Toyota is giving up on its failed experiment with establishing a separate youth brand – Scion in the United States. With more than a million cars sold, 70% of Scions were purchased by customers new to Toyota and 50% were under 35 years old. Still it wasn’t good enough.
Beginning in August 2016, what would have been model year 2017 Scion vehicles will be re-badged as Toyota. The FR-S sports car, iA sedan and iM 5-door hatchback will become Toyota models. The tC sports coupe will end production in August 2016.
The C-HR, which debuted at the L.A. Auto Show last November will also be a part of the Toyota line-up. It screams out for attention like a two-year old throwing a tantrum. When it appears as the production version next year, it will likely have matured into a usable crossover. C-HR Concept – named for its Compact size and High Ride height – has. four doors and a hatch. It is claimed to be the perfect vehicle for “yuccies,” the young urban creatives who allegedly inspired this all-out feet-kicking styling tantrum.
“The Scion brand never quite caught on in the way that Toyota hoped it would. By offering Scion products under the Toyota badge, the company can save marketing costs and eliminate what had effectively become a distraction from its core business focus,” says Edmunds.com Senior Analyst Jessica Caldwell.
Toyota claims that Scion has consistently been the youngest brand in the auto industry with an average age of 36 years old. At 29, the tC sports coupe has the lowest-average age buyer in the industry. The most recent additions to the line-up, the iA sedan and iM 5-door hatchback, are bringing in new buyers with 70 percent being first-time new car purchasers. Additionally, more than 50 percent of iM and iA buyers are under 35 years old.
In a long overdue response to Korean automaker marketing techniques – over-equip, then underprice – the Scion iA and iM are loaded with technology with few options. Better still, the subcompact iA and compact iM cars range in price from ~$16,500 to $20,000. In a way, these significant entries in their segments are notable for what they are not, rather than what they are. These are not stripped down base models. They come with full safety equipment, including a low-speed pre-collision system and a 7-inch multimedia system with voice recognition. Finally, these are not slack econobox performers – their ride, acceleration, handling, braking is remarkable for the price.
The all-new 2016 Scion iA Sports Sedan is the product of a joint venture with Mazda, which will build the car at its Salamanca plant in Mexico along with the Mazda2 and Toyota Yaris. Scion added a front clip to a Mazda body that is not currently sold in the U.S. This is Scion’s first sedan ever. It is a B-segment car competing – extremely well – with Nissan Versa, Ford Fiesta, Chevrolet Sonic, and Hyundai Accent models.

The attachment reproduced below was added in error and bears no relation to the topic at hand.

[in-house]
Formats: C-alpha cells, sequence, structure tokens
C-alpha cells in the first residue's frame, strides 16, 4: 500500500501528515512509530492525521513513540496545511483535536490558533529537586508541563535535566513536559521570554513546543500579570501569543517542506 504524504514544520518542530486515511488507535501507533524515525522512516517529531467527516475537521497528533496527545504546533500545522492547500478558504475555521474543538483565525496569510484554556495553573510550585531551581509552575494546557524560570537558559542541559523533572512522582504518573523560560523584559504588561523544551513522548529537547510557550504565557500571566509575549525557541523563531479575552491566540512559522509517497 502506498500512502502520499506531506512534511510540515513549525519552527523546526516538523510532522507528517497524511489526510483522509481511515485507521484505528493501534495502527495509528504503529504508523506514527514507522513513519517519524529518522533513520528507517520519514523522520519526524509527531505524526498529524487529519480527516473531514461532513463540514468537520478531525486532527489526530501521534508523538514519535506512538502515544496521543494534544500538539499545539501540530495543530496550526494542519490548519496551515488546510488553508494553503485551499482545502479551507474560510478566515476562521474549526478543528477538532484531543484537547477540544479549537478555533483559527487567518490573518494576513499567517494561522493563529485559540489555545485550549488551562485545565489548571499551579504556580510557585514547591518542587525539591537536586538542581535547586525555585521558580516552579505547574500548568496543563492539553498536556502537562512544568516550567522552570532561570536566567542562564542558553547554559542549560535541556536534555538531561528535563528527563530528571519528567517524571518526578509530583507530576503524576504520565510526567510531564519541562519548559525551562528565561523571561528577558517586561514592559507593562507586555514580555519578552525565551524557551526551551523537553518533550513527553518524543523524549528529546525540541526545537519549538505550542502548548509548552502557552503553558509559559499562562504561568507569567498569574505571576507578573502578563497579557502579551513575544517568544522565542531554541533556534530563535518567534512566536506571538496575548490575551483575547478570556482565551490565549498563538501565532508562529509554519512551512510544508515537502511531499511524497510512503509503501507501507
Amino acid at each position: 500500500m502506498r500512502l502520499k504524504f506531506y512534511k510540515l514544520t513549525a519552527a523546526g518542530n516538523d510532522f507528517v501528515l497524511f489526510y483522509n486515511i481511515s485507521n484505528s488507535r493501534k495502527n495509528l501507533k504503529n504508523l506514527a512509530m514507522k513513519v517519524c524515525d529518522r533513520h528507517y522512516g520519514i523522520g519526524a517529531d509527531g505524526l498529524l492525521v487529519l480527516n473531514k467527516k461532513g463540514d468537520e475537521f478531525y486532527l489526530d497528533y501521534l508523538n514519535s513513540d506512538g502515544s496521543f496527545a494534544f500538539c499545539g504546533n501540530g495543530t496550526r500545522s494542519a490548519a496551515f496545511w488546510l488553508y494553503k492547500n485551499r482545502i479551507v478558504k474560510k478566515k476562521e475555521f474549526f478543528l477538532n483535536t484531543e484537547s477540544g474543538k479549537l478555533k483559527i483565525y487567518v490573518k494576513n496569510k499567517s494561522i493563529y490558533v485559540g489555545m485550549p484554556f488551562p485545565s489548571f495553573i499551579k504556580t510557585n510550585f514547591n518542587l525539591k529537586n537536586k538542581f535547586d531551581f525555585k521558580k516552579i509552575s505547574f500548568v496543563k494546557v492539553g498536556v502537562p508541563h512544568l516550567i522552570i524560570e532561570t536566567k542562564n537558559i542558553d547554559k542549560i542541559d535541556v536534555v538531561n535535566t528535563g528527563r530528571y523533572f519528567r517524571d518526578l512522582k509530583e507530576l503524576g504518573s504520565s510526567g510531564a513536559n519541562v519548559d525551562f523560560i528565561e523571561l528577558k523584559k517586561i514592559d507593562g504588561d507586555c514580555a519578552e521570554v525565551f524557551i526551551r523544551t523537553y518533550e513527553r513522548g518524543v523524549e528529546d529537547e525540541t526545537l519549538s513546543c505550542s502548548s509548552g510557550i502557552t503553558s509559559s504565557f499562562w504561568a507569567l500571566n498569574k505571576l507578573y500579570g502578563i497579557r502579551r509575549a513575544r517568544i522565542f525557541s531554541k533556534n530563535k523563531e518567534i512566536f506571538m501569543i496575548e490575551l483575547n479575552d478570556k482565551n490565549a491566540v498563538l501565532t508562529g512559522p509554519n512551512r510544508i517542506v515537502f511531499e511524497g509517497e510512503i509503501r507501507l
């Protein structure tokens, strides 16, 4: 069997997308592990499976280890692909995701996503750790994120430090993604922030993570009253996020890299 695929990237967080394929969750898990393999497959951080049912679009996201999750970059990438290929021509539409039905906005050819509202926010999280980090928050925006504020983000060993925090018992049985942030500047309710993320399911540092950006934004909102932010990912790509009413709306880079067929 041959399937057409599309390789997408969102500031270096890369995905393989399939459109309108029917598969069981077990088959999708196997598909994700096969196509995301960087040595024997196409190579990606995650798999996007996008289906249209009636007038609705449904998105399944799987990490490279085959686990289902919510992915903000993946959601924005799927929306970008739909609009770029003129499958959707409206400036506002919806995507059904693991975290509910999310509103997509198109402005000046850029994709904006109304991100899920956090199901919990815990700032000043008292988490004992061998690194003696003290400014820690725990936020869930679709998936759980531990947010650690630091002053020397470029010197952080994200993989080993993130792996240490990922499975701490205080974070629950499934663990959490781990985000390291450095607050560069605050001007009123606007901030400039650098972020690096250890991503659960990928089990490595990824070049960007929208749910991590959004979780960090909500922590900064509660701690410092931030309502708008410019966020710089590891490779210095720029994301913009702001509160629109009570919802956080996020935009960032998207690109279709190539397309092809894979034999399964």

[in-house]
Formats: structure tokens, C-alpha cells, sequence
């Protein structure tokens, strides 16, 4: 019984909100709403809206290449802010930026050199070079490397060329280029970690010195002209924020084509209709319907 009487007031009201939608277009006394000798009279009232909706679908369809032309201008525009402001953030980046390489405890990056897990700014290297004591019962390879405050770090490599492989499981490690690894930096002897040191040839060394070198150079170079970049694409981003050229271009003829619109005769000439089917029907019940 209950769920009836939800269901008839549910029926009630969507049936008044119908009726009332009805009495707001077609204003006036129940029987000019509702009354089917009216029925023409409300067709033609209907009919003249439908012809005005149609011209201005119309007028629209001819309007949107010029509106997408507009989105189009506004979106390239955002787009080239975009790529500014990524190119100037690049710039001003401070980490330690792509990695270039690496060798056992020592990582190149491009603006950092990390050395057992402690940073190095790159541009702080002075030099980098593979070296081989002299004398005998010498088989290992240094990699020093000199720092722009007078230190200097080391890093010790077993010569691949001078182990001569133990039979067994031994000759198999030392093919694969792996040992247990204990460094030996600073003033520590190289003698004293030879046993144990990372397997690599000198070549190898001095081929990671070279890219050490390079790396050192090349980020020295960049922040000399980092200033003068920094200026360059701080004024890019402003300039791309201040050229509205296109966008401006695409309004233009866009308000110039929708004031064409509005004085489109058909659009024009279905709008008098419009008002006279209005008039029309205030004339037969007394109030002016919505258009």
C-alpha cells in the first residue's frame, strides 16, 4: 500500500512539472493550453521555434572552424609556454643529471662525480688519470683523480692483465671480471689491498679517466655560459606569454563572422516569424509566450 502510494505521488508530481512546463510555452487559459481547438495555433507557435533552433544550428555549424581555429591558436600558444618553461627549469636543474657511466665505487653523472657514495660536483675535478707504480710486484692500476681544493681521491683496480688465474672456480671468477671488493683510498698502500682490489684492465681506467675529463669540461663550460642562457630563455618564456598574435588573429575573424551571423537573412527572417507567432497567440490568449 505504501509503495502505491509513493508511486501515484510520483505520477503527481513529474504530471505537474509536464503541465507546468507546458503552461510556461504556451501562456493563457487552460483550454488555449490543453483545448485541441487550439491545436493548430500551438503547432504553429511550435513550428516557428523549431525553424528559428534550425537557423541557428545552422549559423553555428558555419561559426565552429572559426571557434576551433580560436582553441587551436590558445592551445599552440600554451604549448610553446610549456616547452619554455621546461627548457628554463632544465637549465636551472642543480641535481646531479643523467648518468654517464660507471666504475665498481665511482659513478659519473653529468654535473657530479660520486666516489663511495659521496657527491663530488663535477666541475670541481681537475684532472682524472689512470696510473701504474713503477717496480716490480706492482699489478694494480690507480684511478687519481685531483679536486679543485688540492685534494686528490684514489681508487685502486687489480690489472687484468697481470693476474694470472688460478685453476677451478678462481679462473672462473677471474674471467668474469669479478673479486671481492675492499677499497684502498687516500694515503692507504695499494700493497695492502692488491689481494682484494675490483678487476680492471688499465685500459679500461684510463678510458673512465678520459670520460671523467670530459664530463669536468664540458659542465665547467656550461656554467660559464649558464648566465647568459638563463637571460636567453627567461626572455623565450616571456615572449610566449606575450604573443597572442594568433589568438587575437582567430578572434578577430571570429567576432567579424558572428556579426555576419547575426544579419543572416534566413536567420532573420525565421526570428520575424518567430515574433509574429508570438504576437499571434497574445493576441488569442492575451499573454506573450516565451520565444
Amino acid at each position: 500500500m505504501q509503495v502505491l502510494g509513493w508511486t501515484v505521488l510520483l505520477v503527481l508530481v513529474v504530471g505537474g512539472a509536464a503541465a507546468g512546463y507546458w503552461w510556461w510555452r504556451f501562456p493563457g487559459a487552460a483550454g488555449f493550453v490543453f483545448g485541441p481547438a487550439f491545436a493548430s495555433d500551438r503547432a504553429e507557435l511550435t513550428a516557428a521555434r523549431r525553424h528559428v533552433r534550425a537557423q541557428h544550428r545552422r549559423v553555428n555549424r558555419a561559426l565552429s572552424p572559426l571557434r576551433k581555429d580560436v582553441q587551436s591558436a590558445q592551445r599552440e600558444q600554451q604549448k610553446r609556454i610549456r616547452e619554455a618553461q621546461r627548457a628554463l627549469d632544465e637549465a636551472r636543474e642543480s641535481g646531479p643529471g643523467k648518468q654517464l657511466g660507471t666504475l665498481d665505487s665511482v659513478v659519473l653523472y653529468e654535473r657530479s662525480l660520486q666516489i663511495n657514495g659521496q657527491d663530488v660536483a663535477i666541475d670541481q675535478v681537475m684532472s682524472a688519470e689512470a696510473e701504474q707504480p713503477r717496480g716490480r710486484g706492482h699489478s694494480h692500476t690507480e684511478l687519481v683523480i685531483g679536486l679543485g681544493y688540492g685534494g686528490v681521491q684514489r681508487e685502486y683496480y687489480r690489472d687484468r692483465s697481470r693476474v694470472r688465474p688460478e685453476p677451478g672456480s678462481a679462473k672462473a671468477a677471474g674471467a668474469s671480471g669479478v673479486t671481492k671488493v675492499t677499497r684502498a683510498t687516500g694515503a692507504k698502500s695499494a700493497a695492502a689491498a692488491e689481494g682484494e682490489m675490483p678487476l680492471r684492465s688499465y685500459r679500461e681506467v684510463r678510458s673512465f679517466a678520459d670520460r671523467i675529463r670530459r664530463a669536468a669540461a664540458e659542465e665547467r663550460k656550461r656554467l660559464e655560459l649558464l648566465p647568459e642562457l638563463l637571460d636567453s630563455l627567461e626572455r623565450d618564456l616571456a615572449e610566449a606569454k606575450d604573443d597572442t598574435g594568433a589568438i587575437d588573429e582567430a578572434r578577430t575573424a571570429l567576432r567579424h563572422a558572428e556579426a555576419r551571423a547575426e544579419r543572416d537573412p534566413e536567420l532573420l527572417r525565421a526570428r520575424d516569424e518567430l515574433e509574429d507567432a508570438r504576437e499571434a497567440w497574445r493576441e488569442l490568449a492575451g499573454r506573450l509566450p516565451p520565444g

Scion iA has – unfortunately – the Lexus and, increasingly, the misguided Toyota exaggerated front-end SNOUT that appears to be a Mad Magazine caricature of production grilles. Behind the angular, ugly front lies a discordant curvy 4-door shape. Underneath the iA has a reasonably tuned suspension, if you can tune a Macpherson strut front end with a stabilizer bar and a twist beam axle aft.
The sole engine is a 1.5-liter DOHC rated at 106 horsepower with a choice of 6-speed manual or 6-speed automatic transmissions and standard 16-inch alloy wheels The 1.5 is rated by the EPA an estimated 33 city/ 42 highway/ 37 combined mpg for the automatic version and 31 city/ 41 highway/ 35 combined for the manual.
Driving the iA reveals a firm ride with good body control in roll and yaw. Zero-to-60 mph is about 10 seconds. The lighted tachometer is difficult to read. There are engine noise and tire noise, and the electronic steering is Novocain numb. Overall, at the price, this is a good effort.
Scion iM – good performance – great price.
The better car is the iM 4-door hatchback, with an MSRP of $18,460 plus $795 delivery for the 6-speed manual transmission and $19,200 plus $795 delivery for the simulated 7-speed CVTi-S model. The iM is also a ‘mono-spec’ model with few options. It is ~$2000 to as much as -$6000 under competitive offerings – the Mazda3, Ford Focus SE, VW Golf S and Hyundai Elantra GT – and in some cases iM has equipment those compact cars can’t offer at any price.
Scion iM is derived from the tC sports coupe platform with a double-wishbone rear suspension, 17-inch alloy wheels with 225/45R17 tires. The handling is taut, but with compliant ride quality. The Electronic Power Steering is numb although it provides less assistance at highway speeds. The 137 horsepower 1.8-liter 4-cylinder engine uses continuously variable valve timing – both lift and phasing – for a good torque curve, making zero-to-60 mph in an acceptable 9 seconds.
The powertrain is EPA rated at an estimated 28 city/37 hwy/32 combined for the CVTi-S model and 27 city/36 hwy/31 combined for the six-speed manual. The optional automatic is a better choice with the 1.8-liter engine since the manual is a sloppy cable shifter. (Caveat here – I was driving a prototype that may or may not be representative of the production cars – so don’t rule out the manual until you drive it.)
Scion’s 22 employees from sales, marketing, distribution, strategy, and product and accessories planning, will be offered new jobs at Toyota Motor Sales in Torrance. Scion regional representatives will assume different responsibilities in their respective Toyota sales offices.